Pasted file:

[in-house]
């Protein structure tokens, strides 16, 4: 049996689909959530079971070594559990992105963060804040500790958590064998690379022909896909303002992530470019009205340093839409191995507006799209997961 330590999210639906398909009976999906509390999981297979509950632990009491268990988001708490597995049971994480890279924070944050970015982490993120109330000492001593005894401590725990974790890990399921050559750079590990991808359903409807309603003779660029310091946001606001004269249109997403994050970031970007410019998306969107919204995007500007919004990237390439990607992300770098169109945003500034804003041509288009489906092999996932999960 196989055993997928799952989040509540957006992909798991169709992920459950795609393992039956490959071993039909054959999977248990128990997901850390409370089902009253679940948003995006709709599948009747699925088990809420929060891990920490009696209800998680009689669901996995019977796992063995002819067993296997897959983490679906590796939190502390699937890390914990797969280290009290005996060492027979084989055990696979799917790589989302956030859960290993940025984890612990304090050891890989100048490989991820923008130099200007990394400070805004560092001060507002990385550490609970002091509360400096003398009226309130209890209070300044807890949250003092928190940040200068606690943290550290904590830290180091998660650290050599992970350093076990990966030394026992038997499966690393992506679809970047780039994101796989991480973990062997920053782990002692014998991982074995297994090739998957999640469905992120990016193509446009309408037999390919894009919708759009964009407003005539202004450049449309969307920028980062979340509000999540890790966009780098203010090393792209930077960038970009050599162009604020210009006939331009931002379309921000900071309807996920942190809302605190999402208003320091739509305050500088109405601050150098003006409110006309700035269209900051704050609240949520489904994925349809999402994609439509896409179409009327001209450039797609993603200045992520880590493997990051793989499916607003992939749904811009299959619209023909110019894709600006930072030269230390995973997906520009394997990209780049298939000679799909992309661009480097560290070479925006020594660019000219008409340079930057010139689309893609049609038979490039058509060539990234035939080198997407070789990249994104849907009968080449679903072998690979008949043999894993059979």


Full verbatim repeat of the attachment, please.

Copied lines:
[in-house]
């Protein structure tokens, strides 16, 4: 049996689909959530079971070594559990992105963060804040500790958590064998690379022909896909303002992530470019009205340093839409191995507006799209997961 330590999210639906398909009976999906509390999981297979509950632990009491268990988001708490597995049971994480890279924070944050970015982490993120109330000492001593005894401590725990974790890990399921050559750079590990991808359903409807309603003779660029310091946001606001004269249109997403994050970031970007410019998306969107919204995007500007919004990237390439990607992300770098169109945003500034804003041509288009489906092999996932999960 196989055993997928799952989040509540957006992909798991169709992920459950795609393992039956490959071993039909054959999977248990128990997901850390409370089902009253679940948003995006709709599948009747699925088990809420929060891990920490009696209800998680009689669901996995019977796992063995002819067993296997897959983490679906590796939190502390699937890390914990797969280290009290005996060492027979084989055990696979799917790589989302956030859960290993940025984890612990304090050891890989100048490989991820923008130099200007990394400070805004560092001060507002990385550490609970002091509360400096003398009226309130209890209070300044807890949250003092928190940040200068606690943290550290904590830290180091998660650290050599992970350093076990990966030394026992038997499966690393992506679809970047780039994101796989991480973990062997920053782990002692014998991982074995297994090739998957999640469905992120990016193509446009309408037999390919894009919708759009964009407003005539202004450049449309969307920028980062979340509000999540890790966009780098203010090393792209930077960038970009050599162009604020210009006939331009931002379309921000900071309807996920942190809302605190999402208003320091739509305050500088109405601050150098003006409110006309700035269209900051704050609240949520489904994925349809999402994609439509896409179409009327001209450039797609993603200045992520880590493997990051793989499916607003992939749904811009299959619209023909110019894709600006930072030269230390995973997906520009394997990209780049298939000679799909992309661009480097560290070479925006020594660019000219008409340079930057010139689309893609049609038979490039058509060539990234035939080198997407070789990249994104849907009968080449679903072998690979008949043999894993059979």